Posted on July 11th, 2019 in Blog, Eye Health | No Comments »

To maintain vision and comfort, the eye depends on a flow of tears to provide constant moisture and lubrication. Tears are a combination of water, for moisture; oils, for lubrication; mucus, for even spreading; and antibodies and special proteins, for resistance to infection. These components are secreted by special glands located around the eye. When there is an imbalance in this tear system, a person may experience dry eyes.

Symptoms of Dry Eye

When tears do not adequately lubricate the eye, a person may experience:
• Pain
• Light sensitivity
• A gritty sensation
• A feeling of sand in the eye
• Itching • Redness
• Blurring of vision

Young tired businessmsn is touching his eye, taking of the glasses, he is exhausted at work

Sometimes a person with dry eyes will have excess tears running down their cheeks, which may seem confusing. This happens when the eye isn’t getting enough lubrication. The eye sends a distress signal through the nervous system for more lubrication. In response, the eye is flooded with tears to try to compensate for the underlying dryness. However, these tears are mostly water and do not have the lubricating qualities or the rich composition of normal tears. They will wash debris away, but they will not coat the eye surface properly.

What Causes Dry Eyes?

In addition to an imbalance in the tear-flow system, dry eyes can be caused by situations that dry out the tear film. This can be due to dry air from air conditioning, heat or other environmental conditions.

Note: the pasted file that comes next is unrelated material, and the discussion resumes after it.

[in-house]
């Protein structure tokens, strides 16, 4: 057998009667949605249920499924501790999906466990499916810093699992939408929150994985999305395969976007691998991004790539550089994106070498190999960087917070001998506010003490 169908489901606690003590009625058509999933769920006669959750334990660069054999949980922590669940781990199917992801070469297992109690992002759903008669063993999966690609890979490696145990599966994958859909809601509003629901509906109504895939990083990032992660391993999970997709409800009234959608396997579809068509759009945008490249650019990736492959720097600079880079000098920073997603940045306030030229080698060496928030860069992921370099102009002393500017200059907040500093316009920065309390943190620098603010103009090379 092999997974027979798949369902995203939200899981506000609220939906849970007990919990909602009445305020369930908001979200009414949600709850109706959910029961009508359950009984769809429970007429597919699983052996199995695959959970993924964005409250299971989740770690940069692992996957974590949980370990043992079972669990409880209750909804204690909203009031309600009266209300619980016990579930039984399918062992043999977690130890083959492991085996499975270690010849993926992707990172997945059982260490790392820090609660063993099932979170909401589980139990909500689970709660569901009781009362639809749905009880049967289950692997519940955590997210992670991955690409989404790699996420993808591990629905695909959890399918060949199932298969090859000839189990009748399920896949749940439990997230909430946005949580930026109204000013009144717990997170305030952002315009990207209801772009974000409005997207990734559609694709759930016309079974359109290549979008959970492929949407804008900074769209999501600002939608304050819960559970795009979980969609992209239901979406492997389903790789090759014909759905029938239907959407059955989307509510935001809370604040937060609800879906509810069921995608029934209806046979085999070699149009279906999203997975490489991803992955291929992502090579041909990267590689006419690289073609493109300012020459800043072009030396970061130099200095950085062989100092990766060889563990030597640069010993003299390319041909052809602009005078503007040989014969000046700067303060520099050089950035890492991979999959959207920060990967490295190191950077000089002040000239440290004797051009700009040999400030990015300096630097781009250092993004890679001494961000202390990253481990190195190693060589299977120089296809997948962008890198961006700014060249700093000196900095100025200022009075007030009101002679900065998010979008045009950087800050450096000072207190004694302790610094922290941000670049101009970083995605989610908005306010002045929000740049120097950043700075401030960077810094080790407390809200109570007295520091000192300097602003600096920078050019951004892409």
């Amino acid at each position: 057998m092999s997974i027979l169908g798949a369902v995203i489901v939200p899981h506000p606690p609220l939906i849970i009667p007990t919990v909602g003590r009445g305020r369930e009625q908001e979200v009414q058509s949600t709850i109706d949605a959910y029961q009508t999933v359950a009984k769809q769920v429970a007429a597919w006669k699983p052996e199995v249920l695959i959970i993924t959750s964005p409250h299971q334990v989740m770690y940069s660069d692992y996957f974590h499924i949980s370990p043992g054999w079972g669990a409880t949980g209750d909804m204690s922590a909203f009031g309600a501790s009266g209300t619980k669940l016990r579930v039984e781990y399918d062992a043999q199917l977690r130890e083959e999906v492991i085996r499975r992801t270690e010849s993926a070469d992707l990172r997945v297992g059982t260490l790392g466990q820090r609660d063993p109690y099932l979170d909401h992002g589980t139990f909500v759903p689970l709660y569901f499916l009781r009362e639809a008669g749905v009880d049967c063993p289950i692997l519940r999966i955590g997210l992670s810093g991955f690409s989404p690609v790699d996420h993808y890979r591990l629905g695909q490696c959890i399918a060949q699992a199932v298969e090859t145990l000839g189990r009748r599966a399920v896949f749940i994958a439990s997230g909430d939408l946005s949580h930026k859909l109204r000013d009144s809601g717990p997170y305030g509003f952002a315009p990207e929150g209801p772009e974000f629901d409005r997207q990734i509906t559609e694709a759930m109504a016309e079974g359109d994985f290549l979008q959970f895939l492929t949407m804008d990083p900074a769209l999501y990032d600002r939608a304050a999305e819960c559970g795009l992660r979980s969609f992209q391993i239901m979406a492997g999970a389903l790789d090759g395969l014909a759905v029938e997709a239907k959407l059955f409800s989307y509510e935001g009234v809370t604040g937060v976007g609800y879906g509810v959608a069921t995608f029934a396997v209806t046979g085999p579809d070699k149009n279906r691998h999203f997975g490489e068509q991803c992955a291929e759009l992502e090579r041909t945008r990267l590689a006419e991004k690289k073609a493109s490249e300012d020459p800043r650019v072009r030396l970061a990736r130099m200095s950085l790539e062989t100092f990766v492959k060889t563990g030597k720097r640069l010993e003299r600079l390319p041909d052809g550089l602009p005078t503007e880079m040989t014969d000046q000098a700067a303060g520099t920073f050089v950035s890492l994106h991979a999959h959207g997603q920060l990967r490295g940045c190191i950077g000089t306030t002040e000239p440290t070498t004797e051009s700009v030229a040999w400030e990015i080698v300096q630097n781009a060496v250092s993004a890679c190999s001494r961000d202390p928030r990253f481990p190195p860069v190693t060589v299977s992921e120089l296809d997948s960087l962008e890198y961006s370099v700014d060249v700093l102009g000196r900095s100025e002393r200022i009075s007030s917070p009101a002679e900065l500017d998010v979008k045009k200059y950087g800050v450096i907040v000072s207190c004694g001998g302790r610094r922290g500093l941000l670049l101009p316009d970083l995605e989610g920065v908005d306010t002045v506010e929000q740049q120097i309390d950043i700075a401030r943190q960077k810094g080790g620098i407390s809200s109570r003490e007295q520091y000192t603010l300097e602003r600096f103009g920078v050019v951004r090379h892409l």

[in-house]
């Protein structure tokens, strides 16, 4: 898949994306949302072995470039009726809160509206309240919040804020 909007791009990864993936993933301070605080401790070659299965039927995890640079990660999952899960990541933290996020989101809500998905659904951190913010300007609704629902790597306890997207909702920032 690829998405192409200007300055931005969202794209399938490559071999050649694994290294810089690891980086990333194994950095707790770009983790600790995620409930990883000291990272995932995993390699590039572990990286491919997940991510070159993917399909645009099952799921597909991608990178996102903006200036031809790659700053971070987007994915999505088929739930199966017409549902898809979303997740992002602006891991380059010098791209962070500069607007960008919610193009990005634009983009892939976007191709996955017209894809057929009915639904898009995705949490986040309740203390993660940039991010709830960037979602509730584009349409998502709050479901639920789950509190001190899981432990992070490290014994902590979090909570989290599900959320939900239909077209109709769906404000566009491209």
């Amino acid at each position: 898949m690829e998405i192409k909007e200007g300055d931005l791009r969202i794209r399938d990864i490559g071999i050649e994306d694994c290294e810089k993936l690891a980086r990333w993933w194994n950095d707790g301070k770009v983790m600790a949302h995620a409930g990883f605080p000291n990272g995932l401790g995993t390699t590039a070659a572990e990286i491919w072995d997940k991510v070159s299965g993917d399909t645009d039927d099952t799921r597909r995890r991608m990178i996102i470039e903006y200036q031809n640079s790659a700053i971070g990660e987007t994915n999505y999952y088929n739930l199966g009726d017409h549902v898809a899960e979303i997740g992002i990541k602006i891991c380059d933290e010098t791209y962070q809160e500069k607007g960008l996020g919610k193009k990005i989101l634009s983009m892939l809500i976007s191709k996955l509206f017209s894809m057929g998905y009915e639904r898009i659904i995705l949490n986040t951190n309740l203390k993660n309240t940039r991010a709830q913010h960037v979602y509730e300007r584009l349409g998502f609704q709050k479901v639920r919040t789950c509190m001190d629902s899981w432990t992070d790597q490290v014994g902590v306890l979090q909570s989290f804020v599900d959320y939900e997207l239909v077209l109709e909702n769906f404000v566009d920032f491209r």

Other conditions that may cause dry eyes are:
• The natural aging process, especially menopause.
• Side effects of certain drugs such as antihistamines and birth control pills.
• Diseases that affect the ability to make tears, such as Sjogren’s syndrome, rheumatoid arthritis, and collagen vascular diseases.
• Structural problems with the eyelids that don’t allow them to close properly.

woman using eye drops for her dry eyes

How Are Dry Eyes Treated?

Treatment depends on the cause of dry eyes. For example, when the cause is a systemic condition such as rheumatoid arthritis, proper treatment of the condition will lead to more comfortable eyes and clearer vision.

Ocular treatment options include:

  • Artificial tear drops and ointments: Artificial teardrops are
    available over the counter and are the primary treatment for dry
    eyes. If you have chronic dry eye, it is important to use the drops
    even when your eyes feel fine to keep them lubricated. If your
    eyes dry out while you sleep, you can use a thicker lubricant,
    such as an ointment, at night.
    Temporary Punctal Plugs: Sometimes it is necessary to close
    the ducts that drain tears out of the eye. This may be done
    temporarily with a plug that can be removed or will dissolve over
    a few days. The plug is inserted into the tear drain of the lower
    eyelid to determine whether permanent plugs can provide an
    adequate supply of tears and the correct size for permanent
    Permanent Punctal Plugs: If temporary plugging of the tear
    drain works well, then longer-lasting plugs may be used. This will
    hold tears around the eyes to improve lubrication. The plugs can
    be removed.
    Restasis: The FDA approved the prescription eye drop Restasis
    for the treatment of chronic dry eye. It is currently the only
    prescription eye drop that helps your eyes increase their own
    tear production with continued use.
    Surgery: If needed, the ducts that drain tears into the nose can be
    permanently closed to allow more tears to remain around the eye.

Schedule an Eye Exam

If you’re unsure where to start or if the symptoms you’re experiencing are a result of dry eye, we are here to help. Schedule an appointment online today.

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